Paraglider rescued from tree

Shenandoah County firefighter/EMT Mike Gochenour, at left, 40, climbs a 100-foot tree off Woodstock Tower Road on Massanutten Mountain to rescue Thomas Boulier, at right, as his feet rest on a tree limb. His paraglider went down after he launched from the mountain top Monday afternoon. Rich Cooley/Daily
Shenandoah County firefighter/EMT Mike Gochenour, left, 40, looks down as Thomas Boulier makes his descent along a 100-foot tree after his paraglider went down Monday, landing in a tree top off Woodstock Tower Road. Rich Cooley/Daily
Thomas Boulier, a researcher at the University of Maryland, stands on a ladder after safely scaling down a 100-foot tree. His paraglider went down after launching from the mountain top Monday afternoon. Rich Cooley/Daily
Shenandoah County firefighter/EMT Mike Gochenour, left, chats with Tim Williams, right, operations chief for Shenandoah County Fire and Rescue after he returned to the ground after scaling a 100-foot tree to rescue a paraglider who landed in a treetop off Woodstock Tower Road. Thomas Boulier, a researcher for the University of Maryland, was uninjured. Gochenour brought him to safety and also retrieved his paraglider. Rich Cooley/Daily
Shenandoah County firefighter/EMT Mike Gochenour chats with a reporter after he got back on the ground from scaling a 100-foot tree to rescue a paraglider pilot who had landed in a treetop off Woodstock Tower Road. Thomas Boulier, a researcher for the University of Maryland, was uninjured. Gochenour brought him to safety and also retrieved his paraglider. Rich Cooley/Daily
The orange paraglider could be seen Monday from Hickory Lane in the Rivermont Estates subdivision east of Woodstock. The launch pad is directly above in the cleared area along Massanutten Mountain off Woodstock Tower Road east of town. Rich Cooley/Daily

WOODSTOCK – Fire and rescue workers safely lowered a paraglider stuck in a tree Monday afternoon near Woodstock.

Thomas Boulier, who lives in College Park, Maryland, and is a researcher at University of Maryland, was paragliding from Capital Hang Gliding and Paragliding Association’s launch site in the George Washington National Forest when he landed in a tree near Woodstock Tower Road.

Boulier said he was flying for a few minutes when he hit a patch of sinking air close to the mountain. He estimated he spent about two and a half hours in the tree.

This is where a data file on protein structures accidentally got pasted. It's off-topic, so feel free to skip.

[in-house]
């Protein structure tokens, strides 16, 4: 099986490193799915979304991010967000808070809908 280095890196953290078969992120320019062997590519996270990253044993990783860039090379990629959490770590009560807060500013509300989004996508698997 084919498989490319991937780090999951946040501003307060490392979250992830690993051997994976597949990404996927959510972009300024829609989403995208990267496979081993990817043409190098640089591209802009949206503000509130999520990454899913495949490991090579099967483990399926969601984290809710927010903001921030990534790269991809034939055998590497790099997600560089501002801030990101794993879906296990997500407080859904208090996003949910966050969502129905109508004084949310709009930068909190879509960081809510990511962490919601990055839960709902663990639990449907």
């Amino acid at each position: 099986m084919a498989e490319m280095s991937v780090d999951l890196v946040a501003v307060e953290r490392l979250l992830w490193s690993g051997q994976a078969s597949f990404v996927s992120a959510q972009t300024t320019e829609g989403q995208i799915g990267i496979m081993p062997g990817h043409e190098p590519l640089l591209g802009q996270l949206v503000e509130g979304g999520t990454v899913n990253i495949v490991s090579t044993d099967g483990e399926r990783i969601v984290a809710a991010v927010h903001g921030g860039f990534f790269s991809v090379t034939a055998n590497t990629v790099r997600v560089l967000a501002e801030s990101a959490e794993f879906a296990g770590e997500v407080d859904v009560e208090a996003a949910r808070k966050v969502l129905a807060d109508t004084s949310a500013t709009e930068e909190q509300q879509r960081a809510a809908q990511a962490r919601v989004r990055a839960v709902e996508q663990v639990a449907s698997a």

“I did have a good view, I was actually quite comfortable,” he said after returning to the ground. “I knew I landed in a nice set of branches that could hold me… I didn’t go down, just like ‘bam.’ I wasn’t lucky to hit the patch of sinking air in the first place.”

Capt. Reid Wodicka with the Woodstock Fire Department said Boulier was stuck about 100 feet off the ground with no way to get down, but was stable and keeping voice contact with workers. He said firefighters set up the rigging equipment and ropes to help get Boulier down.

Mike Gochenour of the Shenandoah County Department of Fire and Rescue climbed the tree to set up the lifeline and lowering system. With about 12 years of experience in tree service and rope rescue training through the department, he said this was his fourth tree rescue for the department and his second tree rescue on that specific mountain.

“He was fine, he was (in) good spirits… just glad to see somebody,” Gochenour said of Boulier during the rescue.

After Boulier was clear from under the tree, Gochenour worked to free the paraglider wing from the tree as well, cutting off a few branches in the process. He said the size of the tree and height made the rescue challenging.

Shenandoah County Sheriff’s deputies also responded to the area, and Woodstock Tower Road was closed to drivers during the rescue. Boulier was safely lowered to the ground by about 5:30 p.m., about two hours after crews arrived at the location.

George Huffman, a paraglider of four years and a club member of the association, was present at the launch site at the time and was the one to call in to Shenandoah Department of Fire and Rescue. Having ended up in a tree once himself and knowing other paragliders that have done the same, he said Boulier “did everything exactly right” in the situation.

“Most of the air hitting the ridge today is lifting – he hit some that was sinking and he was unable to turn out away from the ridge quickly enough to avoid sinking into the tree,” he said.

When compared to other potential paragliding landings, Huffman said tree landings are much less dangerous.

“It’s something that can happen, and he did the safest thing that he could.”

Contact staff writer Rachel Mahoney at 540-465-5137 ext. 164, or rmahoney@nvdaily.com

Comment Policy

Print This Article

Shenandoah County

Local News